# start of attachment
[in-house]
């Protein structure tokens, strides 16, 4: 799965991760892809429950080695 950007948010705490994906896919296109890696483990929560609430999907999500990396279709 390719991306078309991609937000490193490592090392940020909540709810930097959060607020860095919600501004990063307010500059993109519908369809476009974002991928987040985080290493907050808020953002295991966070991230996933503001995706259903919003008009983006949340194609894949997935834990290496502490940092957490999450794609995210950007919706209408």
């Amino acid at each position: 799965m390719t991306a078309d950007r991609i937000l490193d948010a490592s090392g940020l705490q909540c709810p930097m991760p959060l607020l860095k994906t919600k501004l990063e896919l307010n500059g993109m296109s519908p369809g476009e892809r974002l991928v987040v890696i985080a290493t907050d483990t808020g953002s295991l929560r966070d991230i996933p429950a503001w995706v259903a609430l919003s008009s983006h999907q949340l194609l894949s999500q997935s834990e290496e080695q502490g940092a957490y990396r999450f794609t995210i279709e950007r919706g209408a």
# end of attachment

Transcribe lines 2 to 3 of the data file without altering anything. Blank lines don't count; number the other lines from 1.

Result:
């Protein structure tokens, strides 16, 4: 799965991760892809429950080695 950007948010705490994906896919296109890696483990929560609430999907999500990396279709 390719991306078309991609937000490193490592090392940020909540709810930097959060607020860095919600501004990063307010500059993109519908369809476009974002991928987040985080290493907050808020953002295991966070991230996933503001995706259903919003008009983006949340194609894949997935834990290496502490940092957490999450794609995210950007919706209408």
């Amino acid at each position: 799965m390719t991306a078309d950007r991609i937000l490193d948010a490592s090392g940020l705490q909540c709810p930097m991760p959060l607020l860095k994906t919600k501004l990063e896919l307010n500059g993109m296109s519908p369809g476009e892809r974002l991928v987040v890696i985080a290493t907050d483990t808020g953002s295991l929560r966070d991230i996933p429950a503001w995706v259903a609430l919003s008009s983006h999907q949340l194609l894949s999500q997935s834990e290496e080695q502490g940092a957490y990396r999450f794609t995210i279709e950007r919706g209408a």